How does peanut allergy affect the body?

Diana Meeks
Diana Meeks on behalf of Sigma Nursing
Family Practitioner

If you have a peanut allergy, your immune system has identified peanut protein as a threat to the body. This means that when you come into contact with peanuts, your immune system produces an antibody that clings to white blood cells. Those antibodies then release certain chemicals, such as histamine, that cause inflammation of tissue and lead to allergy symptoms. In most allergic reactions to peanuts, these symptoms may include an itchy throat, hives, indigestion, difficulty breathing and runny nose. In severe, sometimes life-threatening cases, peanut allergy can trigger an anaphylactic reaction where heart rate speeds up, blood pressure falls and the airway constricts.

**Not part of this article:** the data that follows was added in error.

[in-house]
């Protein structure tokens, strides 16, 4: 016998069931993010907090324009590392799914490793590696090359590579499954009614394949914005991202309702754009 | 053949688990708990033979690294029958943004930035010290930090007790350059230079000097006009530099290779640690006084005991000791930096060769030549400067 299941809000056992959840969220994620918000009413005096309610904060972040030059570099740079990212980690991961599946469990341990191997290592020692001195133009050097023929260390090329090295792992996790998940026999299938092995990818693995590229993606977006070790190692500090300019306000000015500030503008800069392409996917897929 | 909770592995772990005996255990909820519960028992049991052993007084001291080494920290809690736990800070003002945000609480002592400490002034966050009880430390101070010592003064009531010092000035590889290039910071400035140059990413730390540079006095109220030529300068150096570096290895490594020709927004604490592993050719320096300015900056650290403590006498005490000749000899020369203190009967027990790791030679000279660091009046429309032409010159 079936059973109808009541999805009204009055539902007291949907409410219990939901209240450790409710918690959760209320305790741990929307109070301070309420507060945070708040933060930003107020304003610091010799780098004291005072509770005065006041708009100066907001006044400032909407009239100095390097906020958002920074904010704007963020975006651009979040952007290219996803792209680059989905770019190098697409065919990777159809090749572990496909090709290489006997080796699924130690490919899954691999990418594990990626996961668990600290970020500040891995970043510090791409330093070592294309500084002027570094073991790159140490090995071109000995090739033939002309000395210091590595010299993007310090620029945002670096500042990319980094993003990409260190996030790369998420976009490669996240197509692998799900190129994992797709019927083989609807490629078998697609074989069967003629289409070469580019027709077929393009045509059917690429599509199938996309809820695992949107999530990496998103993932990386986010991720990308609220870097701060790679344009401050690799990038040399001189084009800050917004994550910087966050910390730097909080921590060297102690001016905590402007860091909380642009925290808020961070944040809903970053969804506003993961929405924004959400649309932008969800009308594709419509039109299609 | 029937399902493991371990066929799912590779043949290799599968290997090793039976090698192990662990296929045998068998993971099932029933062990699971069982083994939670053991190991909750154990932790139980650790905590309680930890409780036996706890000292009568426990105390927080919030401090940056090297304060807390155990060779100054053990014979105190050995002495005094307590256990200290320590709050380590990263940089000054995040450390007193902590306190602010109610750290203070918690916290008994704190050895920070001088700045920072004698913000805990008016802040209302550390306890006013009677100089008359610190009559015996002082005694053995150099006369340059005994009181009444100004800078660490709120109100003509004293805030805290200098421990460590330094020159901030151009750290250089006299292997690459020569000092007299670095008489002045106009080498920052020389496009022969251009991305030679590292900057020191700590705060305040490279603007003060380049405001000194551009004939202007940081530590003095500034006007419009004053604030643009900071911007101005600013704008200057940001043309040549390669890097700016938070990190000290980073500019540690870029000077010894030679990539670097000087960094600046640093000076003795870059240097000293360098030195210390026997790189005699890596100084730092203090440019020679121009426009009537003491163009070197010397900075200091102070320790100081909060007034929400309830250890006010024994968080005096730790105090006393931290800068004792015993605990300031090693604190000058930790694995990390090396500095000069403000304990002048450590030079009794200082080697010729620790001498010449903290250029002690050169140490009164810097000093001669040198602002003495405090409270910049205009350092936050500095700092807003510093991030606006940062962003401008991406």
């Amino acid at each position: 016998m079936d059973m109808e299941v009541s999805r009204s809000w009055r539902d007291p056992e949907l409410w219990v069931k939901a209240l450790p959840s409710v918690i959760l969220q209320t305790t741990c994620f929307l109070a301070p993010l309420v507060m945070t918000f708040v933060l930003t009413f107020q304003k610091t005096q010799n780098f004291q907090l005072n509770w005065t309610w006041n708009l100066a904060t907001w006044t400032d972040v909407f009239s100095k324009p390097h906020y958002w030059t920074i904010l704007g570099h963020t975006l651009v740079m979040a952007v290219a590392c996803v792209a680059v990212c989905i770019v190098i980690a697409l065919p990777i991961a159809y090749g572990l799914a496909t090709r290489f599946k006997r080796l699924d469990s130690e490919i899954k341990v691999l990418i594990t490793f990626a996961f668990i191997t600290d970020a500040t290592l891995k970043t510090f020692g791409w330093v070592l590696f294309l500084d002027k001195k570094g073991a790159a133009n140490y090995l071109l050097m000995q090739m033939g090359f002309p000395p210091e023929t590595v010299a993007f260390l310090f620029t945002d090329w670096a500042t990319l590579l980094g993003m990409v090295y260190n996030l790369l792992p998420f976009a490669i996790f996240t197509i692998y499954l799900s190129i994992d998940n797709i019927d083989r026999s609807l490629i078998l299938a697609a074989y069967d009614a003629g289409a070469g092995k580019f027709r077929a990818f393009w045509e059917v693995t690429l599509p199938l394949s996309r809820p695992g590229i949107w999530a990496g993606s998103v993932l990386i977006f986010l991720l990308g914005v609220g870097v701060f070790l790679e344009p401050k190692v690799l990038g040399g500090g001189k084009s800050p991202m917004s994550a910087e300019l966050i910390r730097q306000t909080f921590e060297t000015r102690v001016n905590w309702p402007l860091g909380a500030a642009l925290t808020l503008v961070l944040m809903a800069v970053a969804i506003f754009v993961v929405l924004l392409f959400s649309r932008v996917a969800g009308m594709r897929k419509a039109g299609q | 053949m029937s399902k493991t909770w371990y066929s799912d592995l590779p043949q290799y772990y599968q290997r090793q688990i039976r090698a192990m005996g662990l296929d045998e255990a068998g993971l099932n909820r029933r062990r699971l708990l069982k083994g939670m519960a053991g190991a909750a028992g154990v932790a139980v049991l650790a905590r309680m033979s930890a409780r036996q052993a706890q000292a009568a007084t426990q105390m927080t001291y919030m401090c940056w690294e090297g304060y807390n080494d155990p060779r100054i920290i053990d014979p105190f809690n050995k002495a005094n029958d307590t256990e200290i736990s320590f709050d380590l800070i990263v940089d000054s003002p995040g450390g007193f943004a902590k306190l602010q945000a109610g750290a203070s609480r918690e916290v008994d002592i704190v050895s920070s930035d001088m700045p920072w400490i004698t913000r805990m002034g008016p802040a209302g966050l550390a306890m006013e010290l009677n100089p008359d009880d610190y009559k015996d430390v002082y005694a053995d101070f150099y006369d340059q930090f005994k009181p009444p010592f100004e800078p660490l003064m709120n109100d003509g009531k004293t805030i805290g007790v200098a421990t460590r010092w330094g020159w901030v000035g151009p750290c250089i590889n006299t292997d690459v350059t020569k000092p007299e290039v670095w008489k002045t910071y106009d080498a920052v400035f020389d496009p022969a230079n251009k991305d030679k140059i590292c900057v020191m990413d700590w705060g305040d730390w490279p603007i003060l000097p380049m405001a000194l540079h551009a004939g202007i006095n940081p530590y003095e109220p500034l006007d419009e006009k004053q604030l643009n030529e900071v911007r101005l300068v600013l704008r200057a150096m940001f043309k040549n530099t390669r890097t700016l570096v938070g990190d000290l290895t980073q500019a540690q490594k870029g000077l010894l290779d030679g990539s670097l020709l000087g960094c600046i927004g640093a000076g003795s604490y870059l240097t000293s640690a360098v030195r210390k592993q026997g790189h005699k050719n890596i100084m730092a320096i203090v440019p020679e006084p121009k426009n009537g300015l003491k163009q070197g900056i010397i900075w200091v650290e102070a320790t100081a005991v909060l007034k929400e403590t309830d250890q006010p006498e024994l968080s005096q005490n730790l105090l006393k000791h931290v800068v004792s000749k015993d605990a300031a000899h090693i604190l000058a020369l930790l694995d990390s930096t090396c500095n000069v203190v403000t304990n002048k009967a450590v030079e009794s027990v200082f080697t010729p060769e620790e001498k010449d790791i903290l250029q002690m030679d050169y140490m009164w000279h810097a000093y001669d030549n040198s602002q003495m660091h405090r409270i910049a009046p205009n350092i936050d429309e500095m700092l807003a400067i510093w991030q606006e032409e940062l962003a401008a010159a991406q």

Anaphylactic reactions can be caused by foods, medications, insect stings, and latex, but the most common cause is peanuts. The symptoms of anaphylaxis can begin minutes after someone comes into contact with the peanuts. These symptoms may include difficulty breathing, a sudden blood pressure drop and weak or rapid heartbeat. For people who have severe peanut allergies, doctors usually prescribe an epinephrine auto-injector that should be carried at all times. Epinephrine will reopen airways and retighten blood vessels to increase blood pressure.

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Important: This content reflects information from various individuals and organizations and may offer alternative or opposing points of view. It should not be used for medical advice, diagnosis or treatment. As always, you should consult with your healthcare provider about your specific health needs.